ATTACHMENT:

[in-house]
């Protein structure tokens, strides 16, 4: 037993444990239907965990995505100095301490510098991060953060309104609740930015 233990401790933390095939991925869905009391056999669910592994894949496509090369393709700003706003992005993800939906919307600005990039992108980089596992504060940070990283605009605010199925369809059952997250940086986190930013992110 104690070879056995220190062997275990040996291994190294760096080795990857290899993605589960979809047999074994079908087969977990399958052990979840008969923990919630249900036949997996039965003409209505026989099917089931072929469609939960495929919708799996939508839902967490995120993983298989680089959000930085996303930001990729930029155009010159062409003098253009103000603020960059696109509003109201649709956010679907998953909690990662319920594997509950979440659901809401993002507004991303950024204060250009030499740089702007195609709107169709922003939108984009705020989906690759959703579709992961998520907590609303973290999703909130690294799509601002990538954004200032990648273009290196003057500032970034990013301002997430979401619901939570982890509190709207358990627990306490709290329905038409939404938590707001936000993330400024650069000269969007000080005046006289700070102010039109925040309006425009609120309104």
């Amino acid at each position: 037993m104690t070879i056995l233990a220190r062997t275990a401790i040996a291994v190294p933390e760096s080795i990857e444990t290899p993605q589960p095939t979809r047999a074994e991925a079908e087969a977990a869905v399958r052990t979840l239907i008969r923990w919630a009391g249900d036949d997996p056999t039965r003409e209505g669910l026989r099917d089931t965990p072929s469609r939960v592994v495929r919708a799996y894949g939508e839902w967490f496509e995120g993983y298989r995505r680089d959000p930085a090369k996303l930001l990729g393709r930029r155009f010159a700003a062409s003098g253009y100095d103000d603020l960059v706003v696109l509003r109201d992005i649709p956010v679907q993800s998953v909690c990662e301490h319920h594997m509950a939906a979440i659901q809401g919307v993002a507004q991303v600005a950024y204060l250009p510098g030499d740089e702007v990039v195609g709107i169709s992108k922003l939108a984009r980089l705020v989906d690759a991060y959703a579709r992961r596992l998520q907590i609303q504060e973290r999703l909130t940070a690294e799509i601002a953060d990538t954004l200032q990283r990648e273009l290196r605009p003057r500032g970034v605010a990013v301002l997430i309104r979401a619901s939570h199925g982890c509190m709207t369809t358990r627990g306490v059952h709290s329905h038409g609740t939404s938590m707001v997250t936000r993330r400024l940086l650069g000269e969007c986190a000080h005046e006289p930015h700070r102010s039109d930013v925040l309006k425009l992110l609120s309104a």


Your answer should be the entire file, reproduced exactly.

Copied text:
[in-house]
């Protein structure tokens, strides 16, 4: 037993444990239907965990995505100095301490510098991060953060309104609740930015 233990401790933390095939991925869905009391056999669910592994894949496509090369393709700003706003992005993800939906919307600005990039992108980089596992504060940070990283605009605010199925369809059952997250940086986190930013992110 104690070879056995220190062997275990040996291994190294760096080795990857290899993605589960979809047999074994079908087969977990399958052990979840008969923990919630249900036949997996039965003409209505026989099917089931072929469609939960495929919708799996939508839902967490995120993983298989680089959000930085996303930001990729930029155009010159062409003098253009103000603020960059696109509003109201649709956010679907998953909690990662319920594997509950979440659901809401993002507004991303950024204060250009030499740089702007195609709107169709922003939108984009705020989906690759959703579709992961998520907590609303973290999703909130690294799509601002990538954004200032990648273009290196003057500032970034990013301002997430979401619901939570982890509190709207358990627990306490709290329905038409939404938590707001936000993330400024650069000269969007000080005046006289700070102010039109925040309006425009609120309104």
């Amino acid at each position: 037993m104690t070879i056995l233990a220190r062997t275990a401790i040996a291994v190294p933390e760096s080795i990857e444990t290899p993605q589960p095939t979809r047999a074994e991925a079908e087969a977990a869905v399958r052990t979840l239907i008969r923990w919630a009391g249900d036949d997996p056999t039965r003409e209505g669910l026989r099917d089931t965990p072929s469609r939960v592994v495929r919708a799996y894949g939508e839902w967490f496509e995120g993983y298989r995505r680089d959000p930085a090369k996303l930001l990729g393709r930029r155009f010159a700003a062409s003098g253009y100095d103000d603020l960059v706003v696109l509003r109201d992005i649709p956010v679907q993800s998953v909690c990662e301490h319920h594997m509950a939906a979440i659901q809401g919307v993002a507004q991303v600005a950024y204060l250009p510098g030499d740089e702007v990039v195609g709107i169709s992108k922003l939108a984009r980089l705020v989906d690759a991060y959703a579709r992961r596992l998520q907590i609303q504060e973290r999703l909130t940070a690294e799509i601002a953060d990538t954004l200032q990283r990648e273009l290196r605009p003057r500032g970034v605010a990013v301002l997430i309104r979401a619901s939570h199925g982890c509190m709207t369809t358990r627990g306490v059952h709290s329905h038409g609740t939404s938590m707001v997250t936000r993330r400024l940086l650069g000269e969007c986190a000080h005046e006289p930015h700070r102010s039109d930013v925040l309006k425009l992110l609120s309104a």